- ${}_{}{}^{r}Z{}_{i,j}$ are damages already repaired.

#### 2.6. Monte Carlo Model

_{b}is met), it sends signals to the bystander cells that can damage them with a probability expressed as a distribution of [24] the following:

#### 2.7. Models Comparison

## 3. Methodology

#### 3.1. Description of the Algorithm

- diffusion signal propagation;
- saturation of its probability distribution for a certain dose;
- Poisson shape of the dependence of the number of damages on the distance from the hit cell.

#### 3.2. Exemplary Results of Simulation

- Dose per step—0.001 Gy;
- damage resulting both from direct irradiation and interaction with bystander signals—31 ± 1;
- damage caused by bystander signals only—2 ± 0.8.

- Dose per step—0.005 Gy;
- damage resulting both from direct irradiation and interaction with bystander signals—159 ± 6;
- damage caused by bystander signals only—10 ± 5.

- Dose per step—0.01 Gy;
- damage resulting both from direct irradiation and interaction with bystander—312 ± 9;
- damage caused by bystander signals only—20 ± 7.

^{−6}. After the 2nd time step, damage occurred in 7 cells, 1 of them being that which was directly irradiated. The remaining 6 cells were located in the nearest neighborhood to the directly irradiated cells: most damages occurred in a cell with coordinates (x, y, z) = (5,5,5) with the frequency 1.94 × 10

^{−5}, and in the other cells 1.78 × 10

^{−8}. After the third time step, damage appeared in 25 cells. The number of damages obtained as a result of the simulation was calculated using Equation (37), but in a more general approach, these values after scaling will be the probability of the appearance of the bystander effect in a particular cell at a given time step.

^{d}) (which was originally derived from the theory of nucleation and crystal growth [27]); however, this does not mean that after saturation the frequency of damage in all cells is the same—it follows a distribution similar to the Poisson one.

## 4. Conclusions

## Author Contributions

## Funding

## Institutional Review Board Statement

## Informed Consent Statement

## Data Availability Statement

## Acknowledgments

## Conflicts of Interest

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**Figure 1.**Block diagram of the bystander effect algorithm used in a program simulating the response of a group of cells to ionizing radiation using the Monte Carlo method [26]. The presented probability functions are given by Equations (35) and (36).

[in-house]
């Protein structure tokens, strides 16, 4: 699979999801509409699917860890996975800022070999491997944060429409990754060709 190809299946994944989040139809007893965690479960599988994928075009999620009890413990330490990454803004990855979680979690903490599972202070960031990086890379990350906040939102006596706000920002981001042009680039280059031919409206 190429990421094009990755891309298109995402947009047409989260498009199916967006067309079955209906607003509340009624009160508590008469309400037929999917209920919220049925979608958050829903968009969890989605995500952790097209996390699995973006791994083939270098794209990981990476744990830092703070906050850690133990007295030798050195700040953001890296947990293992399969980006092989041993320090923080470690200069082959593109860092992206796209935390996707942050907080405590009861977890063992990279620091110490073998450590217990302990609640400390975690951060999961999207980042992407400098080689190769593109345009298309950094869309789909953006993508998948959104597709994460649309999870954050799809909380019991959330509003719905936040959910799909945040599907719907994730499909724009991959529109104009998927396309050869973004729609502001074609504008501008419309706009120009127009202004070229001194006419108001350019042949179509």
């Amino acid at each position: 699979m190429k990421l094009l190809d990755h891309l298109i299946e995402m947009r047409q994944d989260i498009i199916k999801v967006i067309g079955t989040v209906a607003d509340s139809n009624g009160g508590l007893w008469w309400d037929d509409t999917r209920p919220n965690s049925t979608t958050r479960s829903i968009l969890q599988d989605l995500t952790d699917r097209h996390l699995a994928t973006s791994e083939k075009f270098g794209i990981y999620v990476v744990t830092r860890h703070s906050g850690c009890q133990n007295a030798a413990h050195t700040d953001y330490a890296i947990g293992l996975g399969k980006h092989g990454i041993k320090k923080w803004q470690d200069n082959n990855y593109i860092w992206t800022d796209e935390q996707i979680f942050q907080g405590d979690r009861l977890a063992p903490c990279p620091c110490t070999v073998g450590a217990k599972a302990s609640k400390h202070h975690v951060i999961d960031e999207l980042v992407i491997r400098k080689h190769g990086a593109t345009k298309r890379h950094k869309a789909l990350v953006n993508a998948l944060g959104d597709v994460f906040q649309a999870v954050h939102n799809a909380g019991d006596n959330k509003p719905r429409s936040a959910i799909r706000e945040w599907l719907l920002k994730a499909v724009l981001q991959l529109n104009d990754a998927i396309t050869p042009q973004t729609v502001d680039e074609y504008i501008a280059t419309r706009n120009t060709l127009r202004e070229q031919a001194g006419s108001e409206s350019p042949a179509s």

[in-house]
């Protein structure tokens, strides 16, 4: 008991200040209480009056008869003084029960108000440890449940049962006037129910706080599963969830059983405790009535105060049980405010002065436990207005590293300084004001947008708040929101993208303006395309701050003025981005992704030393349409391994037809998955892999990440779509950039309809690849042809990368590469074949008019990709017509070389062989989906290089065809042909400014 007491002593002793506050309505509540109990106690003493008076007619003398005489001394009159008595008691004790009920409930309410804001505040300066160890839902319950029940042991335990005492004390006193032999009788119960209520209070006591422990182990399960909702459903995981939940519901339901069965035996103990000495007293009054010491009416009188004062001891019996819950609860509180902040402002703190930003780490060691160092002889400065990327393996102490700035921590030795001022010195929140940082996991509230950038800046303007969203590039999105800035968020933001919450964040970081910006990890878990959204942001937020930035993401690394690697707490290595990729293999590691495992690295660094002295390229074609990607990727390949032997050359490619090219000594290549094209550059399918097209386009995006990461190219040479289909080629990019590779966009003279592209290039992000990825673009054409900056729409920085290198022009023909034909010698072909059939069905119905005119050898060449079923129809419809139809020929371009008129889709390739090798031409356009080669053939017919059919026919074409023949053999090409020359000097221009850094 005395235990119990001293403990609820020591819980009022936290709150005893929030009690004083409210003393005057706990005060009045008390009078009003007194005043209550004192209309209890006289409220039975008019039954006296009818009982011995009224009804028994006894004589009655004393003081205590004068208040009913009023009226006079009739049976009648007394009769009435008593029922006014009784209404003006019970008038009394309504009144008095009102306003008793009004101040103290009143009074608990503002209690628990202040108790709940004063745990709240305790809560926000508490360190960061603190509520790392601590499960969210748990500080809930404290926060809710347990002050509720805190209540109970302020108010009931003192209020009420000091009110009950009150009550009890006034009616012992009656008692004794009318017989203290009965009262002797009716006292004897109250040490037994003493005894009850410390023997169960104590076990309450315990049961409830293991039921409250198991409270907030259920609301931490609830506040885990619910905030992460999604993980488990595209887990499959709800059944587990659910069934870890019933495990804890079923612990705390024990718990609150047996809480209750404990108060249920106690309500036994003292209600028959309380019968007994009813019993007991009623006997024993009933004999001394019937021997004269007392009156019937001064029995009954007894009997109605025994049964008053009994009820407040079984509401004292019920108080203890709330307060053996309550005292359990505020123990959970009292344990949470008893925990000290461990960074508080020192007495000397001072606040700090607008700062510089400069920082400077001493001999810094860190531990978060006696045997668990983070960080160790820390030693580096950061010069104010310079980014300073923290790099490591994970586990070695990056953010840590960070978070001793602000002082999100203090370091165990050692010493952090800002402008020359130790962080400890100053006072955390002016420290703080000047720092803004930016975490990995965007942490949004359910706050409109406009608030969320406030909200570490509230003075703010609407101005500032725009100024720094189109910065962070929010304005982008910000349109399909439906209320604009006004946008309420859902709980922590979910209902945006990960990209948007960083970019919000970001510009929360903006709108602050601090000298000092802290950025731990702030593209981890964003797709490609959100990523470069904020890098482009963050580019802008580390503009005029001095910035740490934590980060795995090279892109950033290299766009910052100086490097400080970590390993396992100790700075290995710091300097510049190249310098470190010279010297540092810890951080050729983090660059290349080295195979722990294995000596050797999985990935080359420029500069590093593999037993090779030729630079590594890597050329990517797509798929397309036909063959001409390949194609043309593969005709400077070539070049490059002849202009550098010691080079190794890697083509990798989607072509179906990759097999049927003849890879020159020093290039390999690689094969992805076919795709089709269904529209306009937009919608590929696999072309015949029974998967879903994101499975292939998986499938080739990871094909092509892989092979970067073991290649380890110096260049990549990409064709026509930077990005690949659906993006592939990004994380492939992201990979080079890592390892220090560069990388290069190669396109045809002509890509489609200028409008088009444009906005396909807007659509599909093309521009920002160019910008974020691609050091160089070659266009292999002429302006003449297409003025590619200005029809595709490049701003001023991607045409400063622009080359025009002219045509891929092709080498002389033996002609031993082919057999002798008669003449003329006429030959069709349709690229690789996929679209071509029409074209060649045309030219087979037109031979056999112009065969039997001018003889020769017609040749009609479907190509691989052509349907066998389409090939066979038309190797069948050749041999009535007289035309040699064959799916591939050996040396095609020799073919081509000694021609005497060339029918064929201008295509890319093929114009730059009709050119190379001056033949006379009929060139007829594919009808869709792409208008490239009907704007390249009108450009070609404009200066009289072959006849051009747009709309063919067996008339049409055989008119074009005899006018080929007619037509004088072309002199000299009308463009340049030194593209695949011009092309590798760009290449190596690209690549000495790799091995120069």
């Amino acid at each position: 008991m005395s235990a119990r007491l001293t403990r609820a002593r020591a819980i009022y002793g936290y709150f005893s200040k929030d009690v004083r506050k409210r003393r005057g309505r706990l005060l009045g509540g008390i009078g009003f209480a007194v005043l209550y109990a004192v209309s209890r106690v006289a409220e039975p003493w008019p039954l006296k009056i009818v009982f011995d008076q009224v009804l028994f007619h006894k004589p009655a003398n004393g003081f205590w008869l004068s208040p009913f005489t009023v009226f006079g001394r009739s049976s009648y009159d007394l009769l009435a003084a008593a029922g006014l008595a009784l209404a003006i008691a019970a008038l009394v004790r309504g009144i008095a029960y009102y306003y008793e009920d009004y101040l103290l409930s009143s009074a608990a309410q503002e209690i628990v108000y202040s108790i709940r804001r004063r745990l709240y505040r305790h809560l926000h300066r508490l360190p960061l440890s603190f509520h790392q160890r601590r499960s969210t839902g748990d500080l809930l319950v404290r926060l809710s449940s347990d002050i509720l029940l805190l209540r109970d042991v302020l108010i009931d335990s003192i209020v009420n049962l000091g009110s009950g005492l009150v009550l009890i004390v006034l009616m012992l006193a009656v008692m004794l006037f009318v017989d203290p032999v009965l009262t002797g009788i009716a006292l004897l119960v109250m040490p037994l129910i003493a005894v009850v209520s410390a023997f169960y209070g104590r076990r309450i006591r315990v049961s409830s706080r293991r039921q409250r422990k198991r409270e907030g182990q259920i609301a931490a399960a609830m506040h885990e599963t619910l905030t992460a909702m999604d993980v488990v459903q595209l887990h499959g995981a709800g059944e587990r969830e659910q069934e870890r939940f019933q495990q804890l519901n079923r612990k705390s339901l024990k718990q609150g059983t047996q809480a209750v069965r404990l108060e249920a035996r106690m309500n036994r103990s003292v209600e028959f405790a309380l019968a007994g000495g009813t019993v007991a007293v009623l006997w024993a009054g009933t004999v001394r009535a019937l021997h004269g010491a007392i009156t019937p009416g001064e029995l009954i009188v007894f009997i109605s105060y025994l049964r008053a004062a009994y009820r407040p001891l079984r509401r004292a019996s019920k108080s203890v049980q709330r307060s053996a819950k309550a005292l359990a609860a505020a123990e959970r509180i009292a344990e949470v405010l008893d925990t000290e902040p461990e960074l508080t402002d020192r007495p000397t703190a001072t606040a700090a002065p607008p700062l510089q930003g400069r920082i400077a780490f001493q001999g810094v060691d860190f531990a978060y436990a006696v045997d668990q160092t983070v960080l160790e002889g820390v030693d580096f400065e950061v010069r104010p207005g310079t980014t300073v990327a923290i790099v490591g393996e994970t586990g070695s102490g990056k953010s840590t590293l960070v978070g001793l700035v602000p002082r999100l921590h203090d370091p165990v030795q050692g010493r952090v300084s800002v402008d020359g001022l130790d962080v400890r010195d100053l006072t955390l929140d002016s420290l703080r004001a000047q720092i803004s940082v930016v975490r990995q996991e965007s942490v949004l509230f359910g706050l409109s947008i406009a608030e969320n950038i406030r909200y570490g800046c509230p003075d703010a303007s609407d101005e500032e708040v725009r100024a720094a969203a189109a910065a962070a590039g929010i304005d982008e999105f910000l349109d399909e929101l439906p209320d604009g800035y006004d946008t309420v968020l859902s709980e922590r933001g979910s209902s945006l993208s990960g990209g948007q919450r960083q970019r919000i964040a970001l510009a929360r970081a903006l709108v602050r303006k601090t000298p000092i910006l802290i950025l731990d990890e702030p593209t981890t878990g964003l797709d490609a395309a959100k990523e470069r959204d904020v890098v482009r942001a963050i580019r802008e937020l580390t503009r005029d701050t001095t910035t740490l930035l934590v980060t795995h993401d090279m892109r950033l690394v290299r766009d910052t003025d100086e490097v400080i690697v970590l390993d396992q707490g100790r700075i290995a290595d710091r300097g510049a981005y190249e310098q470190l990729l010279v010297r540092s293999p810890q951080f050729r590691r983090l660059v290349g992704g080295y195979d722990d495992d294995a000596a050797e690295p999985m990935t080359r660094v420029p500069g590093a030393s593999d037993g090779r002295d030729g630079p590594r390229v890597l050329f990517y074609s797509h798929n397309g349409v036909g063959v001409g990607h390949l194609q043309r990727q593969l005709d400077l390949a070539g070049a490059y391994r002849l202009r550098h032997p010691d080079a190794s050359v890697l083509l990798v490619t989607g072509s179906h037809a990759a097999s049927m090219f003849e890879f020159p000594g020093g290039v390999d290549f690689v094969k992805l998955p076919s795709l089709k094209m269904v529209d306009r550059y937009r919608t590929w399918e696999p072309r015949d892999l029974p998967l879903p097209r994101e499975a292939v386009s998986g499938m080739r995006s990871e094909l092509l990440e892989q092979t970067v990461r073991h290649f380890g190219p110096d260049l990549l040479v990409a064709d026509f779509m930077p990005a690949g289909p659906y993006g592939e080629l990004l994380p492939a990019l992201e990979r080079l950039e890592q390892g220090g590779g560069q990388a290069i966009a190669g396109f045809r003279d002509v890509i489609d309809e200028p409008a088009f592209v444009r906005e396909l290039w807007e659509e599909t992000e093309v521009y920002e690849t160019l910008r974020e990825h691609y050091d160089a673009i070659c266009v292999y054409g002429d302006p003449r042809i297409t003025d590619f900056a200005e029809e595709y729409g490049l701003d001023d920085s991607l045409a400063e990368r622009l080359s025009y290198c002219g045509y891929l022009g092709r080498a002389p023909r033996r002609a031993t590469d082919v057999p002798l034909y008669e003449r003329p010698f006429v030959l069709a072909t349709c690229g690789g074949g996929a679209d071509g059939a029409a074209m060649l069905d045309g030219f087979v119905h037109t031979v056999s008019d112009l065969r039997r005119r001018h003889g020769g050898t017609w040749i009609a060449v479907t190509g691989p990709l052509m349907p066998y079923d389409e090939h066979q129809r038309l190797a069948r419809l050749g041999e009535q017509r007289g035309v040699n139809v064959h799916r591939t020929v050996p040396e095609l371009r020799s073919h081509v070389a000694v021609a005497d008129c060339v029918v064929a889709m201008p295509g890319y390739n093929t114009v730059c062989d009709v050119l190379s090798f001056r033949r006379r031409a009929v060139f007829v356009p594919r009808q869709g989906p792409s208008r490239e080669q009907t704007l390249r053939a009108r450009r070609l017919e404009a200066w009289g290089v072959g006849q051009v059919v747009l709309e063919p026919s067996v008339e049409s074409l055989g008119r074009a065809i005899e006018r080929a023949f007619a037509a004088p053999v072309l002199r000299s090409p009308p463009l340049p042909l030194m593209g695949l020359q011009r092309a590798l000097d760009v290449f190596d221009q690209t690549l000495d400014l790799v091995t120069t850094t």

**Figure 2.**The number of cells with bystander damages in the function of time (black dots). The Avrami curve with the Equation 512−511.55·exp (−(0.13·x)

^{3,4}) [26] was fitted.

**Figure 3.**The number (as fraction) of signals of the bystander effect in the function of the distance from the irradiated cell (black points), to which the Poisson distribution was fitted (red curve, R

^{2}= 0.67) [26].

Number of Signals | ${\mathit{P}}_{\mathit{d}\mathit{a}\mathit{m}}$ | ${\mathit{P}}_{\mathit{e}\mathit{m}}$ | Lifetime |
---|---|---|---|

10 | 0.0040 | 0.9 | 1.5 h |

20 | 0.0018 | 0.95 | 1.5 h |

30 | 0.0020 | 0.15 | 1.5 h |

**Table 2.**The calculated numbers of cells received the bystander effect signals, B(x) and x, for the BSDM model. Source of the experimental data: [16].

Number of Cells Which Survived Direct Irradiation | Number of Bystander Effect Signals | Average Number of Cells Which Received Bystander Effect Signal(s) | B(x) | x |
---|---|---|---|---|

0 | 1000 | 0 | 0 | 0 |

50 | 1000 | 16.5 | 0.0416 | 0.125 |

100 | 1000 | 33 | 0.0825 | 0.25 |

200 | 1000 | 64.9 | 0.1626 | 0.5 |

300 | 1000 | 95.8 | 0.2395 | 0.75 |

400 | 1000 | 126 | 0.315 | 1 |

${\mathit{\alpha}}_{\mathit{R}}\left[\mathit{G}{\mathit{y}}^{-1}\right]$ | ${\mathit{\beta}}_{\mathit{R}}\left[\mathit{G}{\mathit{y}}^{-2}\right]$ | $\mathit{\mu}.\mathit{W}$ | $\mathit{\lambda}\left(\mathit{G}{\mathit{y}}^{-1}\right)$ | ${\mathit{\chi}}^{2}$ | |
---|---|---|---|---|---|

Method 1 | 0.053 | 0.061 | 1.28 | N/A | 0.00062 |

Method 2 | 0.00 | 0.083 | 6.10 | 0.033 | 0.0054 |

Method 3 | 0.00 | 0.13 | 20.2 | 0.013 | 0.015 |

${\mathit{\alpha}}_{\mathit{R}}\left(\mathit{G}{\mathit{y}}^{-1}\right)$ | ${\mathit{\beta}}_{\mathit{R}}\left(\mathit{G}{\mathit{y}}^{-2}\right)$ | $\mathit{\mu}.\mathit{W}$ | $\mathit{\lambda}\left(\mathit{G}{\mathit{y}}^{-1}\right)$ | ${\mathit{\chi}}^{2}$ | |
---|---|---|---|---|---|

Method 1 | 0.014 | 0.0024 | 4.71 | N/A | 0.0041 |

Method 2 | 0.00 | 0.0070 | 70.12 | 0.0015 | 0.029 |

Method 3 | 0.00 | 0.010 | 55.00 | 00022 | 0.052 |